Pearl Street gets a new riff

Clay Fong | Boulder Weekly

In the late 1990s, I worked on west Walnut Street, a stone’s throw from the Pearl Street Mall. For lunch, I’d patronize now-defunct venues like Juanita’s and the New York Deli, and I’d often pick up morning coffee at the old Bookends Café. Like many, I felt a touch of melancholy when I heard that Bookends was closing, but I’ve also learned to accept that businesses invariably come and go on Pearl.

Riffs Urban Fare now occupies the Bookends space, and it’s owned by the same folks who had the Café. Chef duties are handled by John Platt of Q’s Restaurant. Upon entering for lunch, I experienced mild déjà vu, as this self-described “foodbar” had a similar layout to the cafe. I was joined by Louise and Grant, and it seemed appropriate to meet these new friends in this revived venue. Taking in the dark woods and industrial design bits, Louise observed that the space possessed an “urban, New York feel.”

The menu features small plates and larger portions of dishes like short rib ravioli and lobster risotto appropriate for an entrée or sharing. Soups, salads and sandwiches are also on tap, including a Colorado’s Best Beef Burger and a Kentucky Hot Brown, featuring cheese sauce over turkey.

We started with a $4 plate of house-pickled pickles, including wax beans, beets, cucumber and chard stems. Each possessed a pleasing, gentle crispness and delicate seasoning without an overwhelming vinegar flavor; consequently the vegetable flavors were highlighted to positive effect. Grant deemed this dish “a pleasant palate pickup.”

Louise felt the piquant pickles also complemented the $12 crisp duck confit’s richness. Some versions of this preserved poultry are tough and dry. Happily, this wasn’t the case, as the duck had appropriately crisp skin and tender meat. An accompanying hash of al dente roast apple and earthy sweet potato provided a hearty complement to the flavorful bird. Louise, who has a culinary background, found the dish “a perfect introduction to fall, perfectly prepared, moist, yet falling apart.”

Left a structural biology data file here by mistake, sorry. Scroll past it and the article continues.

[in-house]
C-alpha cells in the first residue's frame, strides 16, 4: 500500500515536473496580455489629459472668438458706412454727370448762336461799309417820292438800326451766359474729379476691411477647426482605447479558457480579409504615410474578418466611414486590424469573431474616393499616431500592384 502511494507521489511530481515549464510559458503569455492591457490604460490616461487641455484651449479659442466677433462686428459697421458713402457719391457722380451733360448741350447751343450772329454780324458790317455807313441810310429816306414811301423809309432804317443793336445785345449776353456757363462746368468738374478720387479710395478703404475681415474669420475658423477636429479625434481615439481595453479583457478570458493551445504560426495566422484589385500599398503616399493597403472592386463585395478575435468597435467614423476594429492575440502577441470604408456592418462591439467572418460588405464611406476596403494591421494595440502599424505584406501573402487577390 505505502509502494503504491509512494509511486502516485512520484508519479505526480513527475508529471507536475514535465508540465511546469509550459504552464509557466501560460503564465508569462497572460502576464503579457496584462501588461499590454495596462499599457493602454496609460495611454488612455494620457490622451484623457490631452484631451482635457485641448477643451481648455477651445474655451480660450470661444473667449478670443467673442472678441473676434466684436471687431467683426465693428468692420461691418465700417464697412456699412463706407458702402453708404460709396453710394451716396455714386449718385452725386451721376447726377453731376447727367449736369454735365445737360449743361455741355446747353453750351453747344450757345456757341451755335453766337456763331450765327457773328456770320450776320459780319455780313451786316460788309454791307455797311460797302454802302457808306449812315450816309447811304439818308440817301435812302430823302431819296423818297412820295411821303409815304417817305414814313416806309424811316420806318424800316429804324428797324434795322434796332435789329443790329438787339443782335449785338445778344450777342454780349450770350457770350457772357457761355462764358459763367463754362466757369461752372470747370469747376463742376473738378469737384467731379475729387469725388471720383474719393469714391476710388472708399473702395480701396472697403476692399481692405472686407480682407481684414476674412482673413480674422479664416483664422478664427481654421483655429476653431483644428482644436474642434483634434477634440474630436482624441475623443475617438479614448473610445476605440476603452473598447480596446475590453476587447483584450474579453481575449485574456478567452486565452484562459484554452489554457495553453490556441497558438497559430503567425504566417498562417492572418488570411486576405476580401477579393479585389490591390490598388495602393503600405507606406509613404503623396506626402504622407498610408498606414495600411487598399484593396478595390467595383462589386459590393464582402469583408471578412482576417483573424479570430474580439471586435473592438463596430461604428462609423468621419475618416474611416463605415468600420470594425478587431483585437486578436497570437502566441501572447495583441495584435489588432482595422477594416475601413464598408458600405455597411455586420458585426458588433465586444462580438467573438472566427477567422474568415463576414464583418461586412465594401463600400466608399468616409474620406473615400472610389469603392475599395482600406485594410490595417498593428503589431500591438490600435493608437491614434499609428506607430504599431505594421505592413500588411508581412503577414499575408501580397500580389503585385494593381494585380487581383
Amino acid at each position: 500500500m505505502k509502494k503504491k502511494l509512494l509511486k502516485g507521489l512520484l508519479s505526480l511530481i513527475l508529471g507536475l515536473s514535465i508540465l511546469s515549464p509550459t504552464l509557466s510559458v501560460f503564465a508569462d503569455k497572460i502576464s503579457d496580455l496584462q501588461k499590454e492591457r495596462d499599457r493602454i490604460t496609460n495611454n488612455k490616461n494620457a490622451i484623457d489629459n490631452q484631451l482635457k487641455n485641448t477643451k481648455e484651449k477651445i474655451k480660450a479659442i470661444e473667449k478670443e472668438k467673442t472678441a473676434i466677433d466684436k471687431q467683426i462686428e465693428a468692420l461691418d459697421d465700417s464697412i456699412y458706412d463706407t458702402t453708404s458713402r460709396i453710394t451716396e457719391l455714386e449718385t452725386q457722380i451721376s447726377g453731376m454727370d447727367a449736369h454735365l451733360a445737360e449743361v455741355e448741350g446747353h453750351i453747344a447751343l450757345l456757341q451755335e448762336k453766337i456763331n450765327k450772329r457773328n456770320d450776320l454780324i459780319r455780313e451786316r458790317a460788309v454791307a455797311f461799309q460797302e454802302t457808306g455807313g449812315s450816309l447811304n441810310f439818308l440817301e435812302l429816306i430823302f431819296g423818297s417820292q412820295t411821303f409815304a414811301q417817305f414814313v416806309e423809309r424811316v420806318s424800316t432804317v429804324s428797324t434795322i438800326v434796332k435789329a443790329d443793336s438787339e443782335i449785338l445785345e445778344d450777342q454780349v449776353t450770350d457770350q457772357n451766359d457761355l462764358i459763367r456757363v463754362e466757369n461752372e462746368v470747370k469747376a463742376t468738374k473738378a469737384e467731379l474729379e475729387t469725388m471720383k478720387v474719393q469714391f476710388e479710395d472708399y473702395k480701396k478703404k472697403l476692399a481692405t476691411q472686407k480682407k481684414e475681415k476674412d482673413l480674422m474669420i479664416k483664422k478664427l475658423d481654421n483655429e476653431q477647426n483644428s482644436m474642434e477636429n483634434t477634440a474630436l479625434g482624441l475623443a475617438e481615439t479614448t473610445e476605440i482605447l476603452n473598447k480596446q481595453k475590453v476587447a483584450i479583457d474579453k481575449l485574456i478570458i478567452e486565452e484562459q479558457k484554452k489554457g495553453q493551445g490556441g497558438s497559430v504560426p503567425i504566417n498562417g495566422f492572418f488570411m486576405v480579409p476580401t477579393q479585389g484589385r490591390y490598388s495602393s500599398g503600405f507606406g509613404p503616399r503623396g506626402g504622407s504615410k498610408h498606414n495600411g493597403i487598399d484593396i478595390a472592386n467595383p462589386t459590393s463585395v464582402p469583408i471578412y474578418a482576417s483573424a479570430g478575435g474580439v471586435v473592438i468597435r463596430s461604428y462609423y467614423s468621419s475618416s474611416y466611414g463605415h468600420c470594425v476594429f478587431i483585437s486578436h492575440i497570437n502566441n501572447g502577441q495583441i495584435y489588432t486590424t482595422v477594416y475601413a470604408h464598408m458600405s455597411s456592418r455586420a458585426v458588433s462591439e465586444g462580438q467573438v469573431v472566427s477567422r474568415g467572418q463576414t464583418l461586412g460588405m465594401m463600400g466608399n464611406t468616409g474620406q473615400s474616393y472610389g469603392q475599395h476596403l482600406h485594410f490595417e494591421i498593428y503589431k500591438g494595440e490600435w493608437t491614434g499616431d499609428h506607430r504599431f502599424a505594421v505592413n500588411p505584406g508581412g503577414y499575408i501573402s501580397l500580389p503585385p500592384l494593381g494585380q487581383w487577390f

On the lighter side, we had a platter of $11 Ahi sashimi, slices of sushi-bar-quality tuna topped with a light salsa of jalapeño, cucumber and hearts of palm. The $4 flash-cooked Brussels sprout leaves with brown butter and hazelnut might have benefited from a crisper texture, and we favored a simple but comforting $5 butter-roasted cauliflower with chevre. Said Grant, “If you’re going to eat cauliflower, this is a good way to go.”

Another entrée-worthy choice is the $8 mussel “chowder” comprised of gold potato, leek, wine and cream. Like the ahi, the mussels were sparkling fresh, with the ideal earlobe texture. The balanced seasonings allowed the subtle shellfish flavor to rise to the top. Less subtle, but still compelling, was an $8 ground lamb kebab possessing equally accomplished spicing of cumin and anise.

We ended with a duo of solidly prepared desserts, each priced at $8. These were an autumnal pumpkin custard with a thin gingersnap, and flourless chocolate cake with coffee ice cream. These weren’t particularly groundbreaking choices, but that’s likely not the point here. Like most of the menu items at Riffs, the emphasis is on unfussy presentations that let the quality of the ingredients and culinary skill take center stage.